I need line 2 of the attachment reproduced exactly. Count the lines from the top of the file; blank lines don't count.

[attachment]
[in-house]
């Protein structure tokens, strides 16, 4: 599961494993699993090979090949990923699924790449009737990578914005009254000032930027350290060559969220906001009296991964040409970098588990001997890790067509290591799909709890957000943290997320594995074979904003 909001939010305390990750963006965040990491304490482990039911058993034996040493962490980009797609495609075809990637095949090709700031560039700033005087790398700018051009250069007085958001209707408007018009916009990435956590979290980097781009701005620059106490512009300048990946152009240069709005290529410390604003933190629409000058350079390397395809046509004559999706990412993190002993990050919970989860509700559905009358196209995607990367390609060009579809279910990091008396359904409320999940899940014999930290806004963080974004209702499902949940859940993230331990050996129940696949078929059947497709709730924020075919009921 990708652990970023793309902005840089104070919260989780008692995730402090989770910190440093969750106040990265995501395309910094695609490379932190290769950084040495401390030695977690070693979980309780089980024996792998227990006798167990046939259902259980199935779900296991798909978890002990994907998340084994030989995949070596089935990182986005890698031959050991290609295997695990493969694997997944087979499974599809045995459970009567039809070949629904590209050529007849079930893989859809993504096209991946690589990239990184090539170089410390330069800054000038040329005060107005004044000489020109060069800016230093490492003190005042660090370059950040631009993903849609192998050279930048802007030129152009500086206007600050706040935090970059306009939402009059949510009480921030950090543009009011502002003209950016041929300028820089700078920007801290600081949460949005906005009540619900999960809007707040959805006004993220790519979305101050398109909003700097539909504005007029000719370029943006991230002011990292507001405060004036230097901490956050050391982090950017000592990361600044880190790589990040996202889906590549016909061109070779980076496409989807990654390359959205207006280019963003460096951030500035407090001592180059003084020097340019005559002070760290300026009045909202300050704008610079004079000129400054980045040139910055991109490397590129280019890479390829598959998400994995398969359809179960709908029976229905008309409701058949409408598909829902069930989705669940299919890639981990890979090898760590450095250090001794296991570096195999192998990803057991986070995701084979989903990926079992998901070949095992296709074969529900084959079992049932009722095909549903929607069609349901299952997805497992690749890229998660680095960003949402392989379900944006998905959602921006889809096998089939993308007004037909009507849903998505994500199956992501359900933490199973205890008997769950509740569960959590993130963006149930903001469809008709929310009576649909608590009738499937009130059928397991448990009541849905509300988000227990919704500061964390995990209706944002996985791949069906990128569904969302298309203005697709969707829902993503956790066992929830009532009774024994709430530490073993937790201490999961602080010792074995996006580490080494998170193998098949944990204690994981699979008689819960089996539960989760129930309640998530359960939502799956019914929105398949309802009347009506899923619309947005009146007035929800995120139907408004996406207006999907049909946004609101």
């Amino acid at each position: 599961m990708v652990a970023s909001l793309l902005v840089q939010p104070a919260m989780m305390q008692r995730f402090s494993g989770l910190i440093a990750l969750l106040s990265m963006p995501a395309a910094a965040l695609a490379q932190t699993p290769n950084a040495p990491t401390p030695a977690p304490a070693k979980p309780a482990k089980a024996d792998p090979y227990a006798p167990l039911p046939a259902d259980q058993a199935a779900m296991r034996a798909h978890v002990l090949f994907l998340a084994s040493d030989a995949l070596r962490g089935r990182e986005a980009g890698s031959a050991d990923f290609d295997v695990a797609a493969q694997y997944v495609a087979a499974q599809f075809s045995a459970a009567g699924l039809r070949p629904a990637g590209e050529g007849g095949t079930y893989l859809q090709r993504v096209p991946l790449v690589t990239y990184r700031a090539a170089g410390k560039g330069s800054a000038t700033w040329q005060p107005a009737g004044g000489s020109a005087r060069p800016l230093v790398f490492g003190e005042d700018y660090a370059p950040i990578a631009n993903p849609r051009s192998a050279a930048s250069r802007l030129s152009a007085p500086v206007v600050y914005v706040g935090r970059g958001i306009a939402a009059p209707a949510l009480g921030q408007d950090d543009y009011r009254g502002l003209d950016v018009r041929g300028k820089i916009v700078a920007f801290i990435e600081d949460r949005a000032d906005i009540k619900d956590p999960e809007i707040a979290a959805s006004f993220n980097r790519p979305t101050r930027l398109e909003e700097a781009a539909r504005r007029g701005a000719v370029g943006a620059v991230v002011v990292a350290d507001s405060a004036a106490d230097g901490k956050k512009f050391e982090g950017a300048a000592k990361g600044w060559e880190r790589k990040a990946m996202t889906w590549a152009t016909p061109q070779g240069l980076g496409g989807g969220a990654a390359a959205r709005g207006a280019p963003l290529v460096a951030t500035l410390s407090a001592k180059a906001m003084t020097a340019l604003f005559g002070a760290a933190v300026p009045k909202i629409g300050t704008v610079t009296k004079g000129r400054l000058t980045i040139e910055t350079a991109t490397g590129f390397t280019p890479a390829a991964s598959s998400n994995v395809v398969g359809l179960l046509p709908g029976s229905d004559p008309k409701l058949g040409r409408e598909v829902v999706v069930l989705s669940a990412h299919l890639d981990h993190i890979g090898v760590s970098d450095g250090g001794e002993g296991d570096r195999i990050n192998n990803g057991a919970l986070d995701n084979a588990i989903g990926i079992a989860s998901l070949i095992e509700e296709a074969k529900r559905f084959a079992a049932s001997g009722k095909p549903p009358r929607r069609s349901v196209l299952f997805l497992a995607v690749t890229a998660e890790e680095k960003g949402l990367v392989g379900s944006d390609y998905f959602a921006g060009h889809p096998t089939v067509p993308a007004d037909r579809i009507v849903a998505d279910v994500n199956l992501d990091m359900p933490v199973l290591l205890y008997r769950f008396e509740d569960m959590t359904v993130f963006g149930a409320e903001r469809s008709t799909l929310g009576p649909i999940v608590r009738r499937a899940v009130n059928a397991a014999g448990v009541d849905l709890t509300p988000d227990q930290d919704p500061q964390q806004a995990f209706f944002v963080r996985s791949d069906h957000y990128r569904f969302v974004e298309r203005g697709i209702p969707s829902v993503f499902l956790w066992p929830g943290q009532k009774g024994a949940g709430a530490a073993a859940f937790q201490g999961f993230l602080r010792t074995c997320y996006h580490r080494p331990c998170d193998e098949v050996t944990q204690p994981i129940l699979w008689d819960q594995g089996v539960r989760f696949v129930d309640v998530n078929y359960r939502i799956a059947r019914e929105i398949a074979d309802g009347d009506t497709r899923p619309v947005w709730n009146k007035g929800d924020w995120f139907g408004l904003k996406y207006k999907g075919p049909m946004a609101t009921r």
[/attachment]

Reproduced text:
């Protein structure tokens, strides 16, 4: 599961494993699993090979090949990923699924790449009737990578914005009254000032930027350290060559969220906001009296991964040409970098588990001997890790067509290591799909709890957000943290997320594995074979904003 909001939010305390990750963006965040990491304490482990039911058993034996040493962490980009797609495609075809990637095949090709700031560039700033005087790398700018051009250069007085958001209707408007018009916009990435956590979290980097781009701005620059106490512009300048990946152009240069709005290529410390604003933190629409000058350079390397395809046509004559999706990412993190002993990050919970989860509700559905009358196209995607990367390609060009579809279910990091008396359904409320999940899940014999930290806004963080974004209702499902949940859940993230331990050996129940696949078929059947497709709730924020075919009921 990708652990970023793309902005840089104070919260989780008692995730402090989770910190440093969750106040990265995501395309910094695609490379932190290769950084040495401390030695977690070693979980309780089980024996792998227990006798167990046939259902259980199935779900296991798909978890002990994907998340084994030989995949070596089935990182986005890698031959050991290609295997695990493969694997997944087979499974599809045995459970009567039809070949629904590209050529007849079930893989859809993504096209991946690589990239990184090539170089410390330069800054000038040329005060107005004044000489020109060069800016230093490492003190005042660090370059950040631009993903849609192998050279930048802007030129152009500086206007600050706040935090970059306009939402009059949510009480921030950090543009009011502002003209950016041929300028820089700078920007801290600081949460949005906005009540619900999960809007707040959805006004993220790519979305101050398109909003700097539909504005007029000719370029943006991230002011990292507001405060004036230097901490956050050391982090950017000592990361600044880190790589990040996202889906590549016909061109070779980076496409989807990654390359959205207006280019963003460096951030500035407090001592180059003084020097340019005559002070760290300026009045909202300050704008610079004079000129400054980045040139910055991109490397590129280019890479390829598959998400994995398969359809179960709908029976229905008309409701058949409408598909829902069930989705669940299919890639981990890979090898760590450095250090001794296991570096195999192998990803057991986070995701084979989903990926079992998901070949095992296709074969529900084959079992049932009722095909549903929607069609349901299952997805497992690749890229998660680095960003949402392989379900944006998905959602921006889809096998089939993308007004037909009507849903998505994500199956992501359900933490199973205890008997769950509740569960959590993130963006149930903001469809008709929310009576649909608590009738499937009130059928397991448990009541849905509300988000227990919704500061964390995990209706944002996985791949069906990128569904969302298309203005697709969707829902993503956790066992929830009532009774024994709430530490073993937790201490999961602080010792074995996006580490080494998170193998098949944990204690994981699979008689819960089996539960989760129930309640998530359960939502799956019914929105398949309802009347009506899923619309947005009146007035929800995120139907408004996406207006999907049909946004609101």